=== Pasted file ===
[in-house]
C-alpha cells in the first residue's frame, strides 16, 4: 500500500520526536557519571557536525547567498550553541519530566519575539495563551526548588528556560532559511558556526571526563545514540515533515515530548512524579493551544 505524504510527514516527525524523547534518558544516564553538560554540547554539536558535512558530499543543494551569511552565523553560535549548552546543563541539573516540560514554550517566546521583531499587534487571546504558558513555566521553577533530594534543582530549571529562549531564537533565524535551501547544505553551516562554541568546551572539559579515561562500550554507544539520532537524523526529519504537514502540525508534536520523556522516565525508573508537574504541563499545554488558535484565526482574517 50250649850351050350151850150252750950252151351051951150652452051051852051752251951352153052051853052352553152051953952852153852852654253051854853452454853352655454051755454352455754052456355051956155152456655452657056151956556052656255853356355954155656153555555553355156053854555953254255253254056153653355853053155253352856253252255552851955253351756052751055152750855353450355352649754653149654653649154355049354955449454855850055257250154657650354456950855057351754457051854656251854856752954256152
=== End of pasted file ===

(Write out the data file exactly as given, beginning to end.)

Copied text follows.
[in-house]
C-alpha cells in the first residue's frame, strides 16, 4: 500500500520526536557519571557536525547567498550553541519530566519575539495563551526548588528556560532559511558556526571526563545514540515533515515530548512524579493551544 505524504510527514516527525524523547534518558544516564553538560554540547554539536558535512558530499543543494551569511552565523553560535549548552546543563541539573516540560514554550517566546521583531499587534487571546504558558513555566521553577533530594534543582530549571529562549531564537533565524535551501547544505553551516562554541568546551572539559579515561562500550554507544539520532537524523526529519504537514502540525508534536520523556522516565525508573508537574504541563499545554488558535484565526482574517 50250649850351050350151850150252750950252151351051951150652452051051852051752251951352153052051853052352553152051953952852153852852654253051854853452454853352655454051755454352455754052456355051956155152456655452657056151956556052656255853356355954155656153555555553355156053854555953254255253254056153653355853053155253352856253252255552851955253351756052751055152750855353450355352649754653149654653649154355049354955449454855850055257250154657650354456950855057351754457051854656251854856752954256152